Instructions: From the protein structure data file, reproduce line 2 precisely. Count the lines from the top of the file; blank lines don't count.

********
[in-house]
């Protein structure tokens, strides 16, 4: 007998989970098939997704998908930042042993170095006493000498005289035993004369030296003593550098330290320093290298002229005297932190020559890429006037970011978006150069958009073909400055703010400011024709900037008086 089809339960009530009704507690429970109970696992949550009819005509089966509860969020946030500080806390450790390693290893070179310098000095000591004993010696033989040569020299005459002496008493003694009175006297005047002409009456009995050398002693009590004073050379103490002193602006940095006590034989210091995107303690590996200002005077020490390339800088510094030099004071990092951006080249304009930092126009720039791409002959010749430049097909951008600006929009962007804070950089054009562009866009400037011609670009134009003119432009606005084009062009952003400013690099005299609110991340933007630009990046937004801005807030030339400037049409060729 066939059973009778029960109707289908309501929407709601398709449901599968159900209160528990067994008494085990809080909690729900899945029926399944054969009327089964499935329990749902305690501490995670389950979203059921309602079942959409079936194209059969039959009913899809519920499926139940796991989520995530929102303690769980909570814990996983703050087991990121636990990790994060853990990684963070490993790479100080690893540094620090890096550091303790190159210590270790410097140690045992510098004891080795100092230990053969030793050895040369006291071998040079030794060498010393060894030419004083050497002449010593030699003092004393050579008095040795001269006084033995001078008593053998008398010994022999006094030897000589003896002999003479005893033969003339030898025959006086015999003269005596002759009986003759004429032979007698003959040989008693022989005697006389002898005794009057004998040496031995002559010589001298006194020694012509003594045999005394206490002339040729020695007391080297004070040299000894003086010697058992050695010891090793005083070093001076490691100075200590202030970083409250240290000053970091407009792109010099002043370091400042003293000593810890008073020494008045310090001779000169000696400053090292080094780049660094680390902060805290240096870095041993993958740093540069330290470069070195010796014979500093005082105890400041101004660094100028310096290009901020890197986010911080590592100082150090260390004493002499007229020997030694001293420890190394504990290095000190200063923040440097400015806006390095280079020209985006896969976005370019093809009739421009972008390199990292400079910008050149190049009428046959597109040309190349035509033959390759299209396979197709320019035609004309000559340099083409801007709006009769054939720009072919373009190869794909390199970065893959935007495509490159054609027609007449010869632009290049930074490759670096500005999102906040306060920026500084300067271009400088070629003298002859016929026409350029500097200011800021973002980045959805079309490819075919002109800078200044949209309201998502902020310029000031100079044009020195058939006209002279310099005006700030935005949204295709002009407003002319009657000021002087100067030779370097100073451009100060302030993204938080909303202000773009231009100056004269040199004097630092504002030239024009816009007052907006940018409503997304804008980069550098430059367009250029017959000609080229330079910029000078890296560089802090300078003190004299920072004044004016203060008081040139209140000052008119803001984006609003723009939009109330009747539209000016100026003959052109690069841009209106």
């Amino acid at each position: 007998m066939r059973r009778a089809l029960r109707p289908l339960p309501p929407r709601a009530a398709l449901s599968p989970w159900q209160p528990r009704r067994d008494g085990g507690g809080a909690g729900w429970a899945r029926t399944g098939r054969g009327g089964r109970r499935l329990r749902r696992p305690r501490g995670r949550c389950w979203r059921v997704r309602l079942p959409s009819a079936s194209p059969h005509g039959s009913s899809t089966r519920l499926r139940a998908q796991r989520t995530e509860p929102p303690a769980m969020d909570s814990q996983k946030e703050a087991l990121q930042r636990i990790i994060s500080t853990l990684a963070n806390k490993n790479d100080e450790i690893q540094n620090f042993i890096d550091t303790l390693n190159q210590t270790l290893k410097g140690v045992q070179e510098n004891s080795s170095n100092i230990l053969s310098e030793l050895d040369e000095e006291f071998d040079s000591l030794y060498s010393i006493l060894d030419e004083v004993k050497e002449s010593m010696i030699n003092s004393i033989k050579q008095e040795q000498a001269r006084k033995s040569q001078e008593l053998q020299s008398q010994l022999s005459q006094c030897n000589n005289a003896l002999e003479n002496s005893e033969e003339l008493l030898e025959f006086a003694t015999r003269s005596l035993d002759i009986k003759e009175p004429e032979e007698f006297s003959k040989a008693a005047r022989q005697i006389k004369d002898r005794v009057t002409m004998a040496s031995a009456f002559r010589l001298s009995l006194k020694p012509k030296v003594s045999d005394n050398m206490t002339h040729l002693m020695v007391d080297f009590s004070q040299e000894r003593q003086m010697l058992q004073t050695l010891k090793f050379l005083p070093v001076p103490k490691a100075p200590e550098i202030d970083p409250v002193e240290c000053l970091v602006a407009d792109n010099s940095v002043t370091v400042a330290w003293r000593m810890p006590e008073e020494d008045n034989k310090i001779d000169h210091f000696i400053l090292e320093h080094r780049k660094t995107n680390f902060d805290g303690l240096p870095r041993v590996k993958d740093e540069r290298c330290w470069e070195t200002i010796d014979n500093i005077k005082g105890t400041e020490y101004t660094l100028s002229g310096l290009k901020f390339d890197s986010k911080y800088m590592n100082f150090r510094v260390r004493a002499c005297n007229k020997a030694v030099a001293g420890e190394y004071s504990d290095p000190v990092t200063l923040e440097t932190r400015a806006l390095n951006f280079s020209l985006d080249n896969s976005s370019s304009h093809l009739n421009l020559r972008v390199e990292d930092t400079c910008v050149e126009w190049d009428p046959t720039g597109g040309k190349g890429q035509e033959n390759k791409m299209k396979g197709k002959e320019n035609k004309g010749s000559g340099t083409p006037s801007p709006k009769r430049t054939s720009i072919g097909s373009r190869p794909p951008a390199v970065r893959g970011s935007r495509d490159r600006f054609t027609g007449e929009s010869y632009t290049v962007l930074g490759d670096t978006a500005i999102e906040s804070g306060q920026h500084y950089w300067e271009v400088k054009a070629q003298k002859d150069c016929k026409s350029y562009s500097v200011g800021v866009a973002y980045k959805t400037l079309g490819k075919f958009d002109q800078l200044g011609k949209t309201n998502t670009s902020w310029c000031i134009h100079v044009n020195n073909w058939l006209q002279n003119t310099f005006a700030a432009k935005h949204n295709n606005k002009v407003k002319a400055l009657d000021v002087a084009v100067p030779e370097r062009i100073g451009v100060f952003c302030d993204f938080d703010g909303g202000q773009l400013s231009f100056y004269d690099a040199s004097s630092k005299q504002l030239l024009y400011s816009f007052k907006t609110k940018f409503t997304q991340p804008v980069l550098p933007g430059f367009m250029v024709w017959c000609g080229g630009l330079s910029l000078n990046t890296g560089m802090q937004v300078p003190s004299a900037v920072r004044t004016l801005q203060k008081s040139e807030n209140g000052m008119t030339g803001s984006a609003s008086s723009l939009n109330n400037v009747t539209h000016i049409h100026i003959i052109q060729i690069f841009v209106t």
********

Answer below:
């Protein structure tokens, strides 16, 4: 007998989970098939997704998908930042042993170095006493000498005289035993004369030296003593550098330290320093290298002229005297932190020559890429006037970011978006150069958009073909400055703010400011024709900037008086 089809339960009530009704507690429970109970696992949550009819005509089966509860969020946030500080806390450790390693290893070179310098000095000591004993010696033989040569020299005459002496008493003694009175006297005047002409009456009995050398002693009590004073050379103490002193602006940095006590034989210091995107303690590996200002005077020490390339800088510094030099004071990092951006080249304009930092126009720039791409002959010749430049097909951008600006929009962007804070950089054009562009866009400037011609670009134009003119432009606005084009062009952003400013690099005299609110991340933007630009990046937004801005807030030339400037049409060729 066939059973009778029960109707289908309501929407709601398709449901599968159900209160528990067994008494085990809080909690729900899945029926399944054969009327089964499935329990749902305690501490995670389950979203059921309602079942959409079936194209059969039959009913899809519920499926139940796991989520995530929102303690769980909570814990996983703050087991990121636990990790994060853990990684963070490993790479100080690893540094620090890096550091303790190159210590270790410097140690045992510098004891080795100092230990053969030793050895040369006291071998040079030794060498010393060894030419004083050497002449010593030699003092004393050579008095040795001269006084033995001078008593053998008398010994022999006094030897000589003896002999003479005893033969003339030898025959006086015999003269005596002759009986003759004429032979007698003959040989008693022989005697006389002898005794009057004998040496031995002559010589001298006194020694012509003594045999005394206490002339040729020695007391080297004070040299000894003086010697058992050695010891090793005083070093001076490691100075200590202030970083409250240290000053970091407009792109010099002043370091400042003293000593810890008073020494008045310090001779000169000696400053090292080094780049660094680390902060805290240096870095041993993958740093540069330290470069070195010796014979500093005082105890400041101004660094100028310096290009901020890197986010911080590592100082150090260390004493002499007229020997030694001293420890190394504990290095000190200063923040440097400015806006390095280079020209985006896969976005370019093809009739421009972008390199990292400079910008050149190049009428046959597109040309190349035509033959390759299209396979197709320019035609004309000559340099083409801007709006009769054939720009072919373009190869794909390199970065893959935007495509490159054609027609007449010869632009290049930074490759670096500005999102906040306060920026500084300067271009400088070629003298002859016929026409350029500097200011800021973002980045959805079309490819075919002109800078200044949209309201998502902020310029000031100079044009020195058939006209002279310099005006700030935005949204295709002009407003002319009657000021002087100067030779370097100073451009100060302030993204938080909303202000773009231009100056004269040199004097630092504002030239024009816009007052907006940018409503997304804008980069550098430059367009250029017959000609080229330079910029000078890296560089802090300078003190004299920072004044004016203060008081040139209140000052008119803001984006609003723009939009109330009747539209000016100026003959052109690069841009209106």